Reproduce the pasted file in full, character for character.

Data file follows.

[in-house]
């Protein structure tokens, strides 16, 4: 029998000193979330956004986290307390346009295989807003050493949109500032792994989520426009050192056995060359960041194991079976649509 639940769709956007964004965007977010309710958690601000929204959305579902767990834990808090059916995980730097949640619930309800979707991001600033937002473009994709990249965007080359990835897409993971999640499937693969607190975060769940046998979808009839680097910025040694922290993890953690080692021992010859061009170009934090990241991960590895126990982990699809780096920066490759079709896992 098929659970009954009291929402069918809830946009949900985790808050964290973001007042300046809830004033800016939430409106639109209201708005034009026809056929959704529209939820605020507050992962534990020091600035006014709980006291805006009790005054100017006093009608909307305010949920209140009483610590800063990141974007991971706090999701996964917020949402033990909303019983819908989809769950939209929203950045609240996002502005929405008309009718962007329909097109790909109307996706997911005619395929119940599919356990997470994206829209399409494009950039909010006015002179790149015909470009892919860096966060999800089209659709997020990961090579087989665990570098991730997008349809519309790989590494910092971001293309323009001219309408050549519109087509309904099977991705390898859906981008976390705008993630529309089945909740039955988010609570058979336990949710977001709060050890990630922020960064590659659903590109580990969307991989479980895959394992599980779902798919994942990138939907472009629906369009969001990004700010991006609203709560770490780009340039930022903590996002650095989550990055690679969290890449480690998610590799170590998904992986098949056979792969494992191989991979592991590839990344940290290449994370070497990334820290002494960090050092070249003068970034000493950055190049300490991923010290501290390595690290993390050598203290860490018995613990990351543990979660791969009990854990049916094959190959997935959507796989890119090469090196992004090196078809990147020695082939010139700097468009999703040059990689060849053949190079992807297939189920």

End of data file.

[in-house]
């Protein structure tokens, strides 16, 4: 029998000193979330956004986290307390346009295989807003050493949109500032792994989520426009050192056995060359960041194991079976649509 639940769709956007964004965007977010309710958690601000929204959305579902767990834990808090059916995980730097949640619930309800979707991001600033937002473009994709990249965007080359990835897409993971999640499937693969607190975060769940046998979808009839680097910025040694922290993890953690080692021992010859061009170009934090990241991960590895126990982990699809780096920066490759079709896992 098929659970009954009291929402069918809830946009949900985790808050964290973001007042300046809830004033800016939430409106639109209201708005034009026809056929959704529209939820605020507050992962534990020091600035006014709980006291805006009790005054100017006093009608909307305010949920209140009483610590800063990141974007991971706090999701996964917020949402033990909303019983819908989809769950939209929203950045609240996002502005929405008309009718962007329909097109790909109307996706997911005619395929119940599919356990997470994206829209399409494009950039909010006015002179790149015909470009892919860096966060999800089209659709997020990961090579087989665990570098991730997008349809519309790989590494910092971001293309323009001219309408050549519109087509309904099977991705390898859906981008976390705008993630529309089945909740039955988010609570058979336990949710977001709060050890990630922020960064590659659903590109580990969307991989479980895959394992599980779902798919994942990138939907472009629906369009969001990004700010991006609203709560770490780009340039930022903590996002650095989550990055690679969290890449480690998610590799170590998904992986098949056979792969494992191989991979592991590839990344940290290449994370070497990334820290002494960090050092070249003068970034000493950055190049300490991923010290501290390595690290993390050598203290860490018995613990990351543990979660791969009990854990049916094959190959997935959507796989890119090469090196992004090196078809990147020695082939010139700097468009999703040059990689060849053949190079992807297939189920």